Habit is a stronger word than we often think. Even the smallest habits account for the biggest results, whether it be success or failure. Of course, since everyone wants to be successful (I don’t think I’ve ever met anyone who wants to be a failure), we must all shoot to have good and healthy habits, especially to become successful leaders.
Stephen Covey once said:
“Our character is basically a composite of our habits. Because they are consistent, often unconcious patterns, they constantly, daily, express our character.”
I’m sure there are many habits we must build to be better leaders, but I’d like to share with you five habits that I practice that has helped me become a better leader at home, in the workplace and in the community. And these are five simple, hard, but worth-the-effort habits leaders should build
1. Practice your English
One habit leaders should build is their English communications. When I was young, my dad really pushed me to develop this habit. It might sound very superficial, but you’ll be surprised how many opportunities to lead I have gotten simply because of the habit I was taught of speaking in English.
English is more than just a language, it’s a means of wider communication. Not saying that those who speak the vernacular can’t be leaders, but when leading a group with different dialects (which is pretty often the case now), it’s always best to find a way to communicate clearer with a universal tongue
2. Lead by example
This is one the most overused statements, but also one that is under utilized habits leaders build. When was the last time you came in extra early to encourage your staff or your team to come in early too? English is a wide means of communication, but actions are even wider. You can communicate as well as you’d like, but if actions don’t reflect your conviction, chances are that nothing will happen.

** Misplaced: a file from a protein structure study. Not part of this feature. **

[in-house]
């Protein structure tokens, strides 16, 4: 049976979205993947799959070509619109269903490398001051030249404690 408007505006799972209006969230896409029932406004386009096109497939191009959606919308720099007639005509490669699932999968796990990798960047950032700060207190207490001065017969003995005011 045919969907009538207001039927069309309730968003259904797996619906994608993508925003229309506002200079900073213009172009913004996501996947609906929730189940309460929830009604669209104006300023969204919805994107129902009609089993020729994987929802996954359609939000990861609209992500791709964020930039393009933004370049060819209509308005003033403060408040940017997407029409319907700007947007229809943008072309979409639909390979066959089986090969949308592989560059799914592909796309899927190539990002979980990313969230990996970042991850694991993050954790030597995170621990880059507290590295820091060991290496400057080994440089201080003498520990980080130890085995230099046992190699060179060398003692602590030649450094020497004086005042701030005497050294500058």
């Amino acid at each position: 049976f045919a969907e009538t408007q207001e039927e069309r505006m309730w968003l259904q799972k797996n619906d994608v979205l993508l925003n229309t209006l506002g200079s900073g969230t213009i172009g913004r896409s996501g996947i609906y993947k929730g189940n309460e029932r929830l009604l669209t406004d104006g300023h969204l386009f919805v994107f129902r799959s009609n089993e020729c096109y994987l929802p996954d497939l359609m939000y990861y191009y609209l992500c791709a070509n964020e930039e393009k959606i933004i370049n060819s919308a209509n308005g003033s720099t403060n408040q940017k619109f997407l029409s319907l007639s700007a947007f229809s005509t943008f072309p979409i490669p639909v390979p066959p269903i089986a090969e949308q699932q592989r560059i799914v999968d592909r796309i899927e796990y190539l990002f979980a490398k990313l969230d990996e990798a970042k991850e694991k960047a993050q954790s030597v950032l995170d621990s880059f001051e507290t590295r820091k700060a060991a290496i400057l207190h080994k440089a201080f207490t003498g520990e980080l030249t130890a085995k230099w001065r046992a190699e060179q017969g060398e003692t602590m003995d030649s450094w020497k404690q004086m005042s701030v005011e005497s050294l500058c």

I really appreciate my Senior Pastor, Raffy Gonzaga, in the way he leads by example through his time management. I can’t remember the last time Pastor Raffy was late for a meeting. Not once. And he never makes excuses. When was the last time you practiced something instead of asking your team to follow?
3. Value relationship over rules
So you want to reach that quota, but it just hasn’t been happening. Maybe people are trying to respond to the quota instead of you. What does that mean? Carole Gillespie teaches that people don’t listen to rules. They instead listen to people. When we focus too much on the rules, people start losing trust over people because to them the rule is just a number.
Don’t get me wrong. I’m not saying ‘Don’t have rules’. What I’m saying is that set up rules, but remind them that there is a person behind those rules that they can trust
4. Admit your mistakes
Leadership is not about being perfect. So there’s no need to pressure yourself to build a perfect image. Followers should not be compelled by a leaders credentials, but by the humility to respect the cause, even if it means admitting that you might be the reason the cause isn’t being met.
Whether it’s a simple cup of coffee, or taking your team out to a group lunch, or just making sure that you are double-checking if they need anything from you, service goes a long way. The concept of servant leadership is popular, but it’s also unpopular in the sense that many leaders refuse to take the time to practice it because “my staff might think I’m just butt-kissing” or “they’ll just get spoiled and will stop listen”.
Leadership takes a lot of hard work, but it’s hard work that will always pay off. Outstanding leadership is more than just barking around, throwing authority at people and getting things done. It is building habits that uplift people and teach them how to get things done.